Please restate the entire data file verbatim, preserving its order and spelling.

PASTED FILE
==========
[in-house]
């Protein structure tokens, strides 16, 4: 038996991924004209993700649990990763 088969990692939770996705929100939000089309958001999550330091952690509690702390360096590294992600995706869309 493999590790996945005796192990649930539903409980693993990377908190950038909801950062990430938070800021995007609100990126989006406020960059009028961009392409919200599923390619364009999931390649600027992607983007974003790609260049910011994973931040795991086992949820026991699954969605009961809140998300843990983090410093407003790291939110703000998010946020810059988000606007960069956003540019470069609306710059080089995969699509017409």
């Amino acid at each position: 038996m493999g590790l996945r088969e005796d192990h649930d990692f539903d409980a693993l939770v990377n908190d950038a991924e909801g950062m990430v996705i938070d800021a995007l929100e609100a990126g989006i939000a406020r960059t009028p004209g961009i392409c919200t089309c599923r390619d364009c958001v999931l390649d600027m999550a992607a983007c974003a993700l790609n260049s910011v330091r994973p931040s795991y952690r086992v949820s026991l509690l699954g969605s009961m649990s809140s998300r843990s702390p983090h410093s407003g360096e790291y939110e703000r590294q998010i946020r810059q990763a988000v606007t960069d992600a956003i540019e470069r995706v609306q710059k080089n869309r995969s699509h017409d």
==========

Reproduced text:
[in-house]
């Protein structure tokens, strides 16, 4: 038996991924004209993700649990990763 088969990692939770996705929100939000089309958001999550330091952690509690702390360096590294992600995706869309 493999590790996945005796192990649930539903409980693993990377908190950038909801950062990430938070800021995007609100990126989006406020960059009028961009392409919200599923390619364009999931390649600027992607983007974003790609260049910011994973931040795991086992949820026991699954969605009961809140998300843990983090410093407003790291939110703000998010946020810059988000606007960069956003540019470069609306710059080089995969699509017409």
């Amino acid at each position: 038996m493999g590790l996945r088969e005796d192990h649930d990692f539903d409980a693993l939770v990377n908190d950038a991924e909801g950062m990430v996705i938070d800021a995007l929100e609100a990126g989006i939000a406020r960059t009028p004209g961009i392409c919200t089309c599923r390619d364009c958001v999931l390649d600027m999550a992607a983007c974003a993700l790609n260049s910011v330091r994973p931040s795991y952690r086992v949820s026991l509690l699954g969605s009961m649990s809140s998300r843990s702390p983090h410093s407003g360096e790291y939110e703000r590294q998010i946020r810059q990763a988000v606007t960069d992600a956003i540019e470069r995706v609306q710059k080089n869309r995969s699509h017409d």